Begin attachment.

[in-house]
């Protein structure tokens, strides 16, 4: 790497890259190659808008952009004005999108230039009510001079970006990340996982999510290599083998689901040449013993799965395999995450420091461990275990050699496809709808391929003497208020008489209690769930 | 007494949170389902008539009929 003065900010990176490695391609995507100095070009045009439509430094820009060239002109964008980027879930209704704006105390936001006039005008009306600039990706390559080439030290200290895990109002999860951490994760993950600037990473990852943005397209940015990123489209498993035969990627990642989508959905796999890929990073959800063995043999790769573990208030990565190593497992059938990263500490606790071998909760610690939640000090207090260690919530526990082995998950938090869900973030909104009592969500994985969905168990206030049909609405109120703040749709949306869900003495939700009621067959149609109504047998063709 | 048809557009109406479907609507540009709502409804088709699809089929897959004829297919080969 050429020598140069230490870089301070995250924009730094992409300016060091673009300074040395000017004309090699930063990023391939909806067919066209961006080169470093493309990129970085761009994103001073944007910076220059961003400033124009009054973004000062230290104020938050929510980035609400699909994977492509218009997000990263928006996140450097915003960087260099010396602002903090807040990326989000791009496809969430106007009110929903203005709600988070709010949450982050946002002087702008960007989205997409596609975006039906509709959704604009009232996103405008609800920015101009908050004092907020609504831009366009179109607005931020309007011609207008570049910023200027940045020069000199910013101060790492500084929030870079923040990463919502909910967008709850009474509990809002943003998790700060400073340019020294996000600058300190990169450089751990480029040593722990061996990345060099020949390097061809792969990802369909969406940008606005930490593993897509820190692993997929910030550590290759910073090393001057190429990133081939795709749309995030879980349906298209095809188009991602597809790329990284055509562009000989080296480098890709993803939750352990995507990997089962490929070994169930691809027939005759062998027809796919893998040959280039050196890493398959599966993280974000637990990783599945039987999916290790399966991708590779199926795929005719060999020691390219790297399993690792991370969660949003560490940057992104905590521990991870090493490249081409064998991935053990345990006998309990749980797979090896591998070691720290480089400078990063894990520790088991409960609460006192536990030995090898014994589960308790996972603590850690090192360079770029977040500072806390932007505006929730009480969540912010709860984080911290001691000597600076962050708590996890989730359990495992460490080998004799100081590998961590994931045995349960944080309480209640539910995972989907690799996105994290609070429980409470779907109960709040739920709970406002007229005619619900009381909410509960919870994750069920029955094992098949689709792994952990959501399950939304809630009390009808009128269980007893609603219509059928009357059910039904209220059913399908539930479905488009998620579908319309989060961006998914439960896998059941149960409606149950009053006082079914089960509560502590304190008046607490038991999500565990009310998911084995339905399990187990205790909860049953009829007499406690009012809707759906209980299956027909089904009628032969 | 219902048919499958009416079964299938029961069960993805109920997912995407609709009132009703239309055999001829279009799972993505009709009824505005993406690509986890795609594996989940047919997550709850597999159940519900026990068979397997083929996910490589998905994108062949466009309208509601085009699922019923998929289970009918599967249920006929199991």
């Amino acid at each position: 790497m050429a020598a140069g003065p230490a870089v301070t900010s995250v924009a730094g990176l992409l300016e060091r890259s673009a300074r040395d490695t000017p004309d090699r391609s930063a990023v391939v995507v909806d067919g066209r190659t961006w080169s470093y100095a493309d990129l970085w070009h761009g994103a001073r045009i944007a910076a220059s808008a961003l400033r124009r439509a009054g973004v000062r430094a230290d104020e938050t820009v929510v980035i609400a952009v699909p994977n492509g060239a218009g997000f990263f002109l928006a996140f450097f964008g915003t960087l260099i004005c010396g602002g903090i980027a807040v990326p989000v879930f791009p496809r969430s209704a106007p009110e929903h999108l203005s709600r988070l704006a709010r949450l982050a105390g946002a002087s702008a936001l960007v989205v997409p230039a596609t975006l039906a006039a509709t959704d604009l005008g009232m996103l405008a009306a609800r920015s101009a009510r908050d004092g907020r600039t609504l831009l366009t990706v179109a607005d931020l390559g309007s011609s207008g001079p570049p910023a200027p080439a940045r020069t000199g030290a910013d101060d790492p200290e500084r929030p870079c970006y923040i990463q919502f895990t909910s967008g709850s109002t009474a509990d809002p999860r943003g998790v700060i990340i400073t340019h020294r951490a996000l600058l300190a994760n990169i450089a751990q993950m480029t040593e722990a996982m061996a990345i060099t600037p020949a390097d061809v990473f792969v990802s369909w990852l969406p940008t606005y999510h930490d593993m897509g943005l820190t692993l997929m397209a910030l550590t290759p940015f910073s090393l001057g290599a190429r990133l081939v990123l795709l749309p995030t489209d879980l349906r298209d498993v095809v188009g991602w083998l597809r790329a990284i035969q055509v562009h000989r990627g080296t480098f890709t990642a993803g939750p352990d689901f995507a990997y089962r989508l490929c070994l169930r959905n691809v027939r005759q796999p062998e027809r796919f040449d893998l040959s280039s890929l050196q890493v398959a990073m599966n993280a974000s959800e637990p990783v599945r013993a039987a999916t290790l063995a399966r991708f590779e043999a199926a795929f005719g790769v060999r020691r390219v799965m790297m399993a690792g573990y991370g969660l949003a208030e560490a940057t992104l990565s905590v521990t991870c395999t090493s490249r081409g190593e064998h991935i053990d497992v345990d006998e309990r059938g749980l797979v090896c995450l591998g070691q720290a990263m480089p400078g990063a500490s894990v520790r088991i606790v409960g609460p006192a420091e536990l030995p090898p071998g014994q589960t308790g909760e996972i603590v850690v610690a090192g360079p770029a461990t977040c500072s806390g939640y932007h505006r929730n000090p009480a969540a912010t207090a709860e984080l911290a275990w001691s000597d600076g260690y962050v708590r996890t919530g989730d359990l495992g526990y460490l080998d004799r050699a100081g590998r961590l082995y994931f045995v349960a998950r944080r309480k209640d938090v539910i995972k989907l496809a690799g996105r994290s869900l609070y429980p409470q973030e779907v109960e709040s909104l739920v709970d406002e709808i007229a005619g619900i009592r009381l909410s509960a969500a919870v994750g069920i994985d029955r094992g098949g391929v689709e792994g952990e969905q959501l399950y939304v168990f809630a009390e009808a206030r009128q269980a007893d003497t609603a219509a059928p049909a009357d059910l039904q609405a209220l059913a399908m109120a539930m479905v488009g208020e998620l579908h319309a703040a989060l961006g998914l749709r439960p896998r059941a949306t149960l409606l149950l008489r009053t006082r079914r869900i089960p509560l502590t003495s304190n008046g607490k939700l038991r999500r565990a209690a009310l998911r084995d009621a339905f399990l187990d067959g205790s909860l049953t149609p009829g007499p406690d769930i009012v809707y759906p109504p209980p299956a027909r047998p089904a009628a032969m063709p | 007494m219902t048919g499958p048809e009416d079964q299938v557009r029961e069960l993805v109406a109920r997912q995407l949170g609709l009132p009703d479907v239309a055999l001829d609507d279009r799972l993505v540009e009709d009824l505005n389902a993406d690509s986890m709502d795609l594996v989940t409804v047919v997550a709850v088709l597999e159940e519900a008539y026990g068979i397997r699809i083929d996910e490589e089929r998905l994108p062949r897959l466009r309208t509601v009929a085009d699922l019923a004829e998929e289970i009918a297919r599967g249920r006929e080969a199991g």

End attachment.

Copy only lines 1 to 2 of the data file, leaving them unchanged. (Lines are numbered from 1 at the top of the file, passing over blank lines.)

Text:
[in-house]
């Protein structure tokens, strides 16, 4: 790497890259190659808008952009004005999108230039009510001079970006990340996982999510290599083998689901040449013993799965395999995450420091461990275990050699496809709808391929003497208020008489209690769930 | 007494949170389902008539009929 003065900010990176490695391609995507100095070009045009439509430094820009060239002109964008980027879930209704704006105390936001006039005008009306600039990706390559080439030290200290895990109002999860951490994760993950600037990473990852943005397209940015990123489209498993035969990627990642989508959905796999890929990073959800063995043999790769573990208030990565190593497992059938990263500490606790071998909760610690939640000090207090260690919530526990082995998950938090869900973030909104009592969500994985969905168990206030049909609405109120703040749709949306869900003495939700009621067959149609109504047998063709 | 048809557009109406479907609507540009709502409804088709699809089929897959004829297919080969 050429020598140069230490870089301070995250924009730094992409300016060091673009300074040395000017004309090699930063990023391939909806067919066209961006080169470093493309990129970085761009994103001073944007910076220059961003400033124009009054973004000062230290104020938050929510980035609400699909994977492509218009997000990263928006996140450097915003960087260099010396602002903090807040990326989000791009496809969430106007009110929903203005709600988070709010949450982050946002002087702008960007989205997409596609975006039906509709959704604009009232996103405008609800920015101009908050004092907020609504831009366009179109607005931020309007011609207008570049910023200027940045020069000199910013101060790492500084929030870079923040990463919502909910967008709850009474509990809002943003998790700060400073340019020294996000600058300190990169450089751990480029040593722990061996990345060099020949390097061809792969990802369909969406940008606005930490593993897509820190692993997929910030550590290759910073090393001057190429990133081939795709749309995030879980349906298209095809188009991602597809790329990284055509562009000989080296480098890709993803939750352990995507990997089962490929070994169930691809027939005759062998027809796919893998040959280039050196890493398959599966993280974000637990990783599945039987999916290790399966991708590779199926795929005719060999020691390219790297399993690792991370969660949003560490940057992104905590521990991870090493490249081409064998991935053990345990006998309990749980797979090896591998070691720290480089400078990063894990520790088991409960609460006192536990030995090898014994589960308790996972603590850690090192360079770029977040500072806390932007505006929730009480969540912010709860984080911290001691000597600076962050708590996890989730359990495992460490080998004799100081590998961590994931045995349960944080309480209640539910995972989907690799996105994290609070429980409470779907109960709040739920709970406002007229005619619900009381909410509960919870994750069920029955094992098949689709792994952990959501399950939304809630009390009808009128269980007893609603219509059928009357059910039904209220059913399908539930479905488009998620579908319309989060961006998914439960896998059941149960409606149950009053006082079914089960509560502590304190008046607490038991999500565990009310998911084995339905399990187990205790909860049953009829007499406690009012809707759906209980299956027909089904009628032969 | 219902048919499958009416079964299938029961069960993805109920997912995407609709009132009703239309055999001829279009799972993505009709009824505005993406690509986890795609594996989940047919997550709850597999159940519900026990068979397997083929996910490589998905994108062949466009309208509601085009699922019923998929289970009918599967249920006929199991």